In approving the settlement of an SEC enforcement action against two hedge fund managers, a federal judge (ED NY) urged Congress to consider broadening the SEC’s power to recover amounts more reflective of investor losses and require any moneys recovered to be paid into Fair Funds for investors’ benefit. For now, however, the court had to accept the SEC’s enforcement authority as it currently stands. Regrettably, said the court, that authority leaves investors out in the cold. The two hedge fund managers that settled the action managed Bear Stearns hedge funds that allegedly lost approximately $1.6 billion. When, as here, the alleged losses far exceed the defendants' alleged profits, noted the court, the SEC's enforcement authority necessarily provides a paltry monetary remedy. SEC v. Cioffi, et al., ED NY, Case No. 08-CV-2457, June 18, 2012.
After a lengthy jury trial, the hedge fund managers were acquitted of all criminal charges. The SEC then advised the court that it wished to press forward on its civil suit. The crux of the civil settlement is that the defendants, without admitting or denying the SEC’s allegations, agreed to the entry of consent judgments against them requiring disgorgement and the payment of monetary penalties. The hedge fund managers further consented to administrative orders barring them from participation in the securities industry for three years and two years.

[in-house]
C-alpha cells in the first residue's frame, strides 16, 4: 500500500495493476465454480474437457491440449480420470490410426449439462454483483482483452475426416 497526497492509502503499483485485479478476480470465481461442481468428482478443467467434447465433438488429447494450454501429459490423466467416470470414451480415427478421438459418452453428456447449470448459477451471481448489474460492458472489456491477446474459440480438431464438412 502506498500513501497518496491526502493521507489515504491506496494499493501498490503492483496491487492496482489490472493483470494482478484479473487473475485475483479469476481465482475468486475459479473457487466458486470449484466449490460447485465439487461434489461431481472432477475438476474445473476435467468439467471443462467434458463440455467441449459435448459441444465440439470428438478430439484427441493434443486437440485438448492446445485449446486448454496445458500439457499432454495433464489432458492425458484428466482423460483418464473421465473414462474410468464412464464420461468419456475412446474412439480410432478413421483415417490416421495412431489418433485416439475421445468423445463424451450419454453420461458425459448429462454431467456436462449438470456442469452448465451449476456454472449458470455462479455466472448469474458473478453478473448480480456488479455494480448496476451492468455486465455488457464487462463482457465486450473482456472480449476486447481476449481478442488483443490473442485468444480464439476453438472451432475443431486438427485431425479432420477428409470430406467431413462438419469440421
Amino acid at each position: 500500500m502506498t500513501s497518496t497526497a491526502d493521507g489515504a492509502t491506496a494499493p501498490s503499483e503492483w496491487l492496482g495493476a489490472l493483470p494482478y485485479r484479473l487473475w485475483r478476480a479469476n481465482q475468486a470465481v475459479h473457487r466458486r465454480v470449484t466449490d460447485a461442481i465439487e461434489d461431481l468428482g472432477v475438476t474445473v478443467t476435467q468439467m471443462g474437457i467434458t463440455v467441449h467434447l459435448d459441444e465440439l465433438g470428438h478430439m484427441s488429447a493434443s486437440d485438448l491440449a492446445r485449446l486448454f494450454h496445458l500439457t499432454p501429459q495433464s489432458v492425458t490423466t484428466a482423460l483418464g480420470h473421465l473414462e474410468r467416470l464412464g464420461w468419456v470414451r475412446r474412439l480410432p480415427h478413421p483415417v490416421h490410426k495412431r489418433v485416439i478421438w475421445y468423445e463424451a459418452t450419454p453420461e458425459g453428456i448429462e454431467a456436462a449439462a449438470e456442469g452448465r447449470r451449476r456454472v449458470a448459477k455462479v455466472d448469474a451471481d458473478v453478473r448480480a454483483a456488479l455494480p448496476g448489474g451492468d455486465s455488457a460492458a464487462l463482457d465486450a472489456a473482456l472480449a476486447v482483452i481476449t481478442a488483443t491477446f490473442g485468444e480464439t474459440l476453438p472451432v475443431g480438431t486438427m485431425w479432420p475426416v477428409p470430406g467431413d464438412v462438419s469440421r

The primary purpose of disgorgement orders is to deter violations of the securities laws by depriving violators of their ill-gotten gains, noted the court, with the compensation of victims a distinctly secondary goal. Congress’ authorization of civil monetary penalties was likewise intended to further the dual goals of punishment of the individual violator and deterrence of future violations. The focus on punishment and deterrence explains why disgorgement and civil monetary penalties are measured by the defendant's gains, explained the court, and not by the victim's losses. The court invited Congress to consider whether more should be done by the government to come to the aid of the victims of Wall Street predators.
The court said that Congress empowered the Commodities Futures Trading Commission to assess actual damages caused by a violation of the commodities laws, and, in cases of willful and intentional violations, punitive damages equal to no more than two times the amount of such actual damages. Given the obvious parallels between commodities trading and securities trading, reasoned the court, Congress could easily grant the SEC the same authority.